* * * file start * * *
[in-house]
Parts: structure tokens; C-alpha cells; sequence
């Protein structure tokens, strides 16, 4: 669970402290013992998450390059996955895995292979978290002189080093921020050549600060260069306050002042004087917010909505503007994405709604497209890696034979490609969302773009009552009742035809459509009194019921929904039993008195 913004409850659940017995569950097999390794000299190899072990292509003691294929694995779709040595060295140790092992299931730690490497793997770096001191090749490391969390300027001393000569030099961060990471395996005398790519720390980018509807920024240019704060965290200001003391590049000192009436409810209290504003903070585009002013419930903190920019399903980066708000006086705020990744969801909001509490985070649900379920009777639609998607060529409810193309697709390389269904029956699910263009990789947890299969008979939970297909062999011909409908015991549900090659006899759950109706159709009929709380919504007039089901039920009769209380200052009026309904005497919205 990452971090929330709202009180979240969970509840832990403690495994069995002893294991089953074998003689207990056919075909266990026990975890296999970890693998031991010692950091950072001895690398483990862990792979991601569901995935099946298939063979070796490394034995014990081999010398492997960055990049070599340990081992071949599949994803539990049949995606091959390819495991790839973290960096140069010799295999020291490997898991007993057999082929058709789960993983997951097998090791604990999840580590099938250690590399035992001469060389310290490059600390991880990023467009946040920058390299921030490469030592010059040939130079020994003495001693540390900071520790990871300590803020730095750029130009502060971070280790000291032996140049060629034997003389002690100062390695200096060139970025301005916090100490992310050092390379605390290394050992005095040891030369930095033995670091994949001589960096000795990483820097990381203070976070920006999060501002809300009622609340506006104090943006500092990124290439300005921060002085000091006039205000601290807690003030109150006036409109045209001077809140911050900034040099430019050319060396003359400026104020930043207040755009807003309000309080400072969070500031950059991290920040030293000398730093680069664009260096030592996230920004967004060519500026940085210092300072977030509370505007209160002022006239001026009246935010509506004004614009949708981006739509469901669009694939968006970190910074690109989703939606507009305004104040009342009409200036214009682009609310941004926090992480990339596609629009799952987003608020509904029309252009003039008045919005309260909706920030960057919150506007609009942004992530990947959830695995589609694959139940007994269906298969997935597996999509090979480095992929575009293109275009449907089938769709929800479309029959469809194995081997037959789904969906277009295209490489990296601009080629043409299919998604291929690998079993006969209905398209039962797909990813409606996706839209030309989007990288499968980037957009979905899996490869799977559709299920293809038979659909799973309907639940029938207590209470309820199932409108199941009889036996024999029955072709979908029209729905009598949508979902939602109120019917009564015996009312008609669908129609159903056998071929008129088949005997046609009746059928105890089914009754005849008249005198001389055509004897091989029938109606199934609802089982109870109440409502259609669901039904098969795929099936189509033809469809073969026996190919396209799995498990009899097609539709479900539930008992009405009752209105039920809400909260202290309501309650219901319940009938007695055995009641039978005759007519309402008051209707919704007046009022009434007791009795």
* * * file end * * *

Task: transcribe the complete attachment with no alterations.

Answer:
[in-house]
Parts: structure tokens; C-alpha cells; sequence
């Protein structure tokens, strides 16, 4: 669970402290013992998450390059996955895995292979978290002189080093921020050549600060260069306050002042004087917010909505503007994405709604497209890696034979490609969302773009009552009742035809459509009194019921929904039993008195 913004409850659940017995569950097999390794000299190899072990292509003691294929694995779709040595060295140790092992299931730690490497793997770096001191090749490391969390300027001393000569030099961060990471395996005398790519720390980018509807920024240019704060965290200001003391590049000192009436409810209290504003903070585009002013419930903190920019399903980066708000006086705020990744969801909001509490985070649900379920009777639609998607060529409810193309697709390389269904029956699910263009990789947890299969008979939970297909062999011909409908015991549900090659006899759950109706159709009929709380919504007039089901039920009769209380200052009026309904005497919205 990452971090929330709202009180979240969970509840832990403690495994069995002893294991089953074998003689207990056919075909266990026990975890296999970890693998031991010692950091950072001895690398483990862990792979991601569901995935099946298939063979070796490394034995014990081999010398492997960055990049070599340990081992071949599949994803539990049949995606091959390819495991790839973290960096140069010799295999020291490997898991007993057999082929058709789960993983997951097998090791604990999840580590099938250690590399035992001469060389310290490059600390991880990023467009946040920058390299921030490469030592010059040939130079020994003495001693540390900071520790990871300590803020730095750029130009502060971070280790000291032996140049060629034997003389002690100062390695200096060139970025301005916090100490992310050092390379605390290394050992005095040891030369930095033995670091994949001589960096000795990483820097990381203070976070920006999060501002809300009622609340506006104090943006500092990124290439300005921060002085000091006039205000601290807690003030109150006036409109045209001077809140911050900034040099430019050319060396003359400026104020930043207040755009807003309000309080400072969070500031950059991290920040030293000398730093680069664009260096030592996230920004967004060519500026940085210092300072977030509370505007209160002022006239001026009246935010509506004004614009949708981006739509469901669009694939968006970190910074690109989703939606507009305004104040009342009409200036214009682009609310941004926090992480990339596609629009799952987003608020509904029309252009003039008045919005309260909706920030960057919150506007609009942004992530990947959830695995589609694959139940007994269906298969997935597996999509090979480095992929575009293109275009449907089938769709929800479309029959469809194995081997037959789904969906277009295209490489990296601009080629043409299919998604291929690998079993006969209905398209039962797909990813409606996706839209030309989007990288499968980037957009979905899996490869799977559709299920293809038979659909799973309907639940029938207590209470309820199932409108199941009889036996024999029955072709979908029209729905009598949508979902939602109120019917009564015996009312008609669908129609159903056998071929008129088949005997046609009746059928105890089914009754005849008249005198001389055509004897091989029938109606199934609802089982109870109440409502259609669901039904098969795929099936189509033809469809073969026996190919396209799995498990009899097609539709479900539930008992009405009752209105039920809400909260202290309501309650219901319940009938007695055995009641039978005759007519309402008051209707919704007046009022009434007791009795």